I know my memory is extremely short and I didn’t even think to dig for my phone (which would have put even more drivers in danger). I always thought I would jump into action but I kind of froze. I should have pulled over and called 911.

  5. reocochran says:

    This would be a meaningful gift of your time to volunteer, April. Dont feel bad about not doing anything. You care and maybe a silent prayer went across the air waves. ♡ The location is confidential and the position challenging. I had a paid position at a battered women’s shelter in Lancaster, Ohio. I was the Child Advocate, my first part of my job was to listen to the children’s version of home life, next make a plan of action. We would write goals, too. We play acted, we used a doll house to shoe role playing. I wrote a short and simple book to use with children about “good” and “bad” touches.
    My favorite part was that I wrote a 60 page grant with reciprocal agreements with county and local programs which Senator Gene Branstool presented to the sub-committee, of Ohio senate. They passed a line item on the state budget giving children’s programming funding.
    We have baskets at church once a month which collect personal care items for the families at a shelter in Marion, now that I live far away from the Lighthouse. I worked with 150 children in 18 months. Just to let you know how many children passed through the doors and stayed there for over one day. The longest staying family was also the most devastating to my family. My children and I grew close in the 9 months they stayed. Volunteering to read at a school or to work at a local soup kitchen or food bank are also great choices. You have a kind heart! 🙂

    • April says:

      I used to volunteer at an elementary school for struggling readers but didn’t connect the two. I wish I could stop it before it starts. I’m seeing other ways I can help, though. Thanks!

  6. April says:

    I think volunteering is a great idea! Unfortunately I have witnessed domestic violence in early years. My mom was abused by my stepda d who suffered from PTSD. Its no excuse and he got help and hasn’t hurt her in over 25 Yeats but it happened. If you had intervened it would have been worse for her, that I can assure you. Its hard to know the right thing to do, but I think you did the right thing.

    • April says:

      I didn’t even think my involvement would make it worse for her, but I can see that happening. All I could think of was his apparent rage—an emotion I have felt before but never acted out. Scary, scary, scary.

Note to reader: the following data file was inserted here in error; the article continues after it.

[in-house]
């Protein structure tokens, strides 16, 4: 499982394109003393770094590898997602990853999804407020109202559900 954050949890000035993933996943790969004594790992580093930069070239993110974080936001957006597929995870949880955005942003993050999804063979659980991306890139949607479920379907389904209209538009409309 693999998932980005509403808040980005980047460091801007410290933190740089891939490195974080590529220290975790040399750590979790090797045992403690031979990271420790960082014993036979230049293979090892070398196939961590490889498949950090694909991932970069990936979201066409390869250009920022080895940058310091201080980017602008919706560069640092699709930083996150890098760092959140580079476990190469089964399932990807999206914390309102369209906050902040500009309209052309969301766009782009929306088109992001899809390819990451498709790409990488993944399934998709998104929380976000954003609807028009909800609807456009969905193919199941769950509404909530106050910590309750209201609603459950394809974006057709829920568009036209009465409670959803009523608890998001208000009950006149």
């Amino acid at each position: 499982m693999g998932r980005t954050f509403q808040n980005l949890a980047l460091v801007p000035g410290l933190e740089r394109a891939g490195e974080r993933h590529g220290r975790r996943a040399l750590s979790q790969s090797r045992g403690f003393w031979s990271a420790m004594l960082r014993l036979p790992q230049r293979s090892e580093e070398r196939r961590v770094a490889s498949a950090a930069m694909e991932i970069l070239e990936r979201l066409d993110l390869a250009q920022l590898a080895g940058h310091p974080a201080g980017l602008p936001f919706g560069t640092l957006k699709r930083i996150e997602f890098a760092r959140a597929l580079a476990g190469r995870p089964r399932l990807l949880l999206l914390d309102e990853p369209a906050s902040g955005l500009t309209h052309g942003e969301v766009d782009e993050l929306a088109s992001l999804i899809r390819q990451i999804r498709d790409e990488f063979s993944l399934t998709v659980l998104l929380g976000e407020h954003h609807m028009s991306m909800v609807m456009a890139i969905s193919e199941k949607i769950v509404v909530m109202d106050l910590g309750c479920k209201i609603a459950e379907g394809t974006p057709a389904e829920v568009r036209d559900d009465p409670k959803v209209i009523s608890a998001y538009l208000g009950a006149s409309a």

7. Glynis Jolly says:

    Abuse in moving vehicles isn’t anything rare, I’m afraid. I’ve been there and done that, many years ago. Volunteering to help the abused is a noble act, but you have to be willing to get down in the trenches for it. And most who are abused are going to resist at least the little because of wrongly felt feelings of guilt.

    • April says:

      I wish it didn’t happen, but I know that my ‘volunteerism’ would have to be a behind the scenes type of thing. You know, I could knit for battered women’s shelters and such. Emotionally, I don’t feel strong enough to get down in the trenches, but I know there is something I must be able to do.

      • Glynis Jolly says:

        Knitting is good, April. Mittens and hats are what come to mind first. Many abused women have children and live where cold temperatures are. (Yes, I know that you’re well aware of the concept of real cold.) When there was more than one car in our household, I used to volunteer at “food banks” putting groups of staples into bags for battered women. All things help, April. 😉

  8. joey says:

    I reported my neighbors once. (I was home, it was simple.) It really is a terrible thing to witness, and far too common.

  9. Gallivanta says:

    I haven’t witnessed anything like this, and have no idea what I would do. Does your area have a special number to report domestic abuse or violence? Might be handy to have such a number, even if it is just to call someone and ask for their advice about what you saw.

    • April says:

      If I weren’t driving, I would have called the emergency number. They were putting many lives at risk. I have had many people tell me that if there were some type of involvement, even from the police, the abuse would be worse for the victim. It makes me sad that things like this happen in our world.